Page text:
Ten thousand miles from Windsor Castle, the people of Ikunala planned to hold a special ceremony this week to remember Prince Philip, who died last week at the age of 99.
You see, in this part of the South Pacific, the Prince was considered to be…more than just a prince.
Here in this village on Tanna Island in Vanuatu, the indigenous population revered Prince Philip as something of a demigod, stemming from a local legend about the pale-skinned son of a local mountain god who ventured across the seas to look for a rich and powerful woman to marry.
IKUNALA VILLAGE CHIEF YAPA: "The connection between the people on the Island of Tanna and the English people is very strong. We are sending condolence messages to the royal family and the people of England." In 2007, Yapa and four other men from the village traveled to England to participate in a three-part British television documentary. They visited Windsor Castle and met Philip and took photos with him which they now cherish.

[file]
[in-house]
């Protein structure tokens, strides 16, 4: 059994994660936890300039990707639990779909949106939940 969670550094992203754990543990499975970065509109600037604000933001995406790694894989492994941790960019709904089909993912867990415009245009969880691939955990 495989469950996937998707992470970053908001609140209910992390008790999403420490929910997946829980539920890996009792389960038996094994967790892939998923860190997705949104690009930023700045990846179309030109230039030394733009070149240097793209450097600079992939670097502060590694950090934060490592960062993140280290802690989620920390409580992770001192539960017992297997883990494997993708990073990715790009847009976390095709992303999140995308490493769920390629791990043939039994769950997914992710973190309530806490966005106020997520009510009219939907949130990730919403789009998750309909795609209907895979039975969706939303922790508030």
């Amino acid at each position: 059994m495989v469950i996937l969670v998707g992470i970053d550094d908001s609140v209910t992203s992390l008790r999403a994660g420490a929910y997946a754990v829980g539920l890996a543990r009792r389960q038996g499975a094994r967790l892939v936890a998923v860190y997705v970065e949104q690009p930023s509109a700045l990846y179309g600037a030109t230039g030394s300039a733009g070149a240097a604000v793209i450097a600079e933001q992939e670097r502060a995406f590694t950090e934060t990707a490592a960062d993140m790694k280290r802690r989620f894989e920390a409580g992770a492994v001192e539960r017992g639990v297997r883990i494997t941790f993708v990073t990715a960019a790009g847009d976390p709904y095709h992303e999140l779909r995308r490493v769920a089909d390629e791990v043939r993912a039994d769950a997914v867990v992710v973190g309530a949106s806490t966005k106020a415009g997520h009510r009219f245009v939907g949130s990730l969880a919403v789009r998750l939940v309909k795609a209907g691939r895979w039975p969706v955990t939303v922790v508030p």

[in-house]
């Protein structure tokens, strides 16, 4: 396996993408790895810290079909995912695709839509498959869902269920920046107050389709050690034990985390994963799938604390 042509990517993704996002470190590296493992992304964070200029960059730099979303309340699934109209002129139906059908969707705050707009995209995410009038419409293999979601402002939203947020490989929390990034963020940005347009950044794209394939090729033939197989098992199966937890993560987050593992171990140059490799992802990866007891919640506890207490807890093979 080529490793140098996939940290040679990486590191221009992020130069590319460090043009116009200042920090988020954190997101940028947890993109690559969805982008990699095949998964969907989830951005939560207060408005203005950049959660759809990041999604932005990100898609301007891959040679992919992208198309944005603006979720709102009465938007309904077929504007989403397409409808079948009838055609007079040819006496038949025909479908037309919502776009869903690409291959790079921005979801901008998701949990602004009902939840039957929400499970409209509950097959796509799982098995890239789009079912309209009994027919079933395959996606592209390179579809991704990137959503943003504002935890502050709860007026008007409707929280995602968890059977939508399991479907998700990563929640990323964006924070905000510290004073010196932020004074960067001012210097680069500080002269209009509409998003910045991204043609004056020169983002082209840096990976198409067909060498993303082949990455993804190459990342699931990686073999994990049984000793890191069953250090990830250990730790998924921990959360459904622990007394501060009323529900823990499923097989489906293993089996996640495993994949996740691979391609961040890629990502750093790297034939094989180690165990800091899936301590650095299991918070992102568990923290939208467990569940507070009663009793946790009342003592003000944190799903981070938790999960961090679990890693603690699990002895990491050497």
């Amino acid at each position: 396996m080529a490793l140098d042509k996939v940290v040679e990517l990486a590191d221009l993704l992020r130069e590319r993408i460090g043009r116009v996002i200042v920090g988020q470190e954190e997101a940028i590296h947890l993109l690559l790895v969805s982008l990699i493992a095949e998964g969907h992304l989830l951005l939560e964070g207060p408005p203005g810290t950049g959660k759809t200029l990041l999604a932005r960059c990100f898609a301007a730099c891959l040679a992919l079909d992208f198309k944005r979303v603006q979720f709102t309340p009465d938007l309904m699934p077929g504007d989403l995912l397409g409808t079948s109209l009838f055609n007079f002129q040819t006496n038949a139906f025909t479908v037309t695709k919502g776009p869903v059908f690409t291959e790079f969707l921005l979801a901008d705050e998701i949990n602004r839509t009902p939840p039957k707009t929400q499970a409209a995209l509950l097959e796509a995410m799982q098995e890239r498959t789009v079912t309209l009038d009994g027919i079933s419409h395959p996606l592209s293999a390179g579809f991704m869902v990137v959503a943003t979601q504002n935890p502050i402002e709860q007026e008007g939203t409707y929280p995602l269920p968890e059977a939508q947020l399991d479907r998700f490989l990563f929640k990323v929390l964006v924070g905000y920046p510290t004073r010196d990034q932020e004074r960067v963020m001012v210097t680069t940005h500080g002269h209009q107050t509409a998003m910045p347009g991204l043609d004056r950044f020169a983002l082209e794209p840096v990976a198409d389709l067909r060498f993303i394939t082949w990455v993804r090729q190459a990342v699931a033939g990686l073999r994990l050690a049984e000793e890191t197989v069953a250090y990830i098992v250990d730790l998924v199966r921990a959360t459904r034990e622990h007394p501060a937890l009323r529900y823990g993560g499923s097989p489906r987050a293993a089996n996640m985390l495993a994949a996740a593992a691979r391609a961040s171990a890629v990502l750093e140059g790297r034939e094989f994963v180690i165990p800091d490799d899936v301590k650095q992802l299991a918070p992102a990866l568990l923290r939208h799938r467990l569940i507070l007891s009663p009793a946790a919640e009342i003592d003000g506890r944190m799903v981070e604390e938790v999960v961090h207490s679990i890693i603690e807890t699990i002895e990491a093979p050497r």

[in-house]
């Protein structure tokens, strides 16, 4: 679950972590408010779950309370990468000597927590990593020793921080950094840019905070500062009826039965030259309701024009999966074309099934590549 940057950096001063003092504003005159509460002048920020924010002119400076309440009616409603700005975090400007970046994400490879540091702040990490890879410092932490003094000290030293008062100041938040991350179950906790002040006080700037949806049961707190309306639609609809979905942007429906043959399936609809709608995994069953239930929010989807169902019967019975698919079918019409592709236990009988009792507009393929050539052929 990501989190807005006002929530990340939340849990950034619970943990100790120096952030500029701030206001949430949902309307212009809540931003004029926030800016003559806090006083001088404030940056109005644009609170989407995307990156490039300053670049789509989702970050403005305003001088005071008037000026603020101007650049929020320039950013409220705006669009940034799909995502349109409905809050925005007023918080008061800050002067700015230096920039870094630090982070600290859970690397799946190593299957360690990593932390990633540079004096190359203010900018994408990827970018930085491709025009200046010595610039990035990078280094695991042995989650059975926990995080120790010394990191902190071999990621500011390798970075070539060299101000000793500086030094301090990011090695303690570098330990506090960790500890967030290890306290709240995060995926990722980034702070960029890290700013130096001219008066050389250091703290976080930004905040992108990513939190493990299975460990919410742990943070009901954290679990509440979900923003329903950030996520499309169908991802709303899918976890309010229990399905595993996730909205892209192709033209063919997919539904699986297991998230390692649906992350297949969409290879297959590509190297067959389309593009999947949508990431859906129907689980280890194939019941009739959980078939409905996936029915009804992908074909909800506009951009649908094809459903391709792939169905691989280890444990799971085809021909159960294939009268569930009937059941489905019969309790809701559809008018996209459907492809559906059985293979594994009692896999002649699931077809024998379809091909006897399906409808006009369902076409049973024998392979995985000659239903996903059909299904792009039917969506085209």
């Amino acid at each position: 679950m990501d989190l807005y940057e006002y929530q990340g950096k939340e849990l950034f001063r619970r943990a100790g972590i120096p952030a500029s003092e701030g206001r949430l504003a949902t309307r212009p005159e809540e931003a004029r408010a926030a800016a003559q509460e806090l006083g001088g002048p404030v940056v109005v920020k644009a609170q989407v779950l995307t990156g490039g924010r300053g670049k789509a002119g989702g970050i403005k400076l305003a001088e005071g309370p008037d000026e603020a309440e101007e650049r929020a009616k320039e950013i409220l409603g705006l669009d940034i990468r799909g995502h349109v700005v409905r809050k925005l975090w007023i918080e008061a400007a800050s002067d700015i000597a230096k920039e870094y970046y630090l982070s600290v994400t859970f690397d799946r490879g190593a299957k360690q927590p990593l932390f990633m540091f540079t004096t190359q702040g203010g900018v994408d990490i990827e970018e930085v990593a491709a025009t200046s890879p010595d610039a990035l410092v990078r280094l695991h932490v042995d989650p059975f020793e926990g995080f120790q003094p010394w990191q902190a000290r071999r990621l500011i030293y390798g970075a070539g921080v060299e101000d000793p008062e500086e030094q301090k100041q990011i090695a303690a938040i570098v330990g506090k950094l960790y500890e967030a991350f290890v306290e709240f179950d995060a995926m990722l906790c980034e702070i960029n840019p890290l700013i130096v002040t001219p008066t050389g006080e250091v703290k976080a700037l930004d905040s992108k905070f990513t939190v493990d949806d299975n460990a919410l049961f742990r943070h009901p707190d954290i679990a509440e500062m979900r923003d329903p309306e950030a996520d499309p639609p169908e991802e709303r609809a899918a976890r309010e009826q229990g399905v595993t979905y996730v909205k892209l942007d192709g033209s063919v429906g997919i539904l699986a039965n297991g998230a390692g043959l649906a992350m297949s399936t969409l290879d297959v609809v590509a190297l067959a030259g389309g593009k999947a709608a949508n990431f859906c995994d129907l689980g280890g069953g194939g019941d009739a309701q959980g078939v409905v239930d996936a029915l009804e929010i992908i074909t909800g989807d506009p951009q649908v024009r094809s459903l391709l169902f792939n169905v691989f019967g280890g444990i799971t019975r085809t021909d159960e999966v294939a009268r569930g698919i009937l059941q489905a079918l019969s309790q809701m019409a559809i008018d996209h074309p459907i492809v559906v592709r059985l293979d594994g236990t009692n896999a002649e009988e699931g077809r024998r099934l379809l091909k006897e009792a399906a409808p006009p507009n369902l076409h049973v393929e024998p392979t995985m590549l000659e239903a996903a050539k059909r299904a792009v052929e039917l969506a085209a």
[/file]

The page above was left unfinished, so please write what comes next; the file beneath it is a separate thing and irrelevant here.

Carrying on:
Anthropologists believe the late husband of Queen Elizabeth became linked to the legend in the 1960s when Vanuatu was an Anglo-French colony.
The villagers' special interest in Philip manifested itself in daily prayers for his blessing of their banana and yam crops and the posting of photos in village homes. One such photo was from 1980 and showed the prince, dressed in a suit, holding a club used to kill pigs that had been made by the islanders and sent to London.
While Philip had a reputation for being gruff and outspoken with a propensity for the occasional gaffe, it's said he maintained a respectful 50-year relationship with the group.
Back in England, the royal family will gather for his ceremonial funeral at Windsor Castle on Saturday where he will be remembered as a prince and husband to the Queen - one who served his country in his role longer than any other in British history.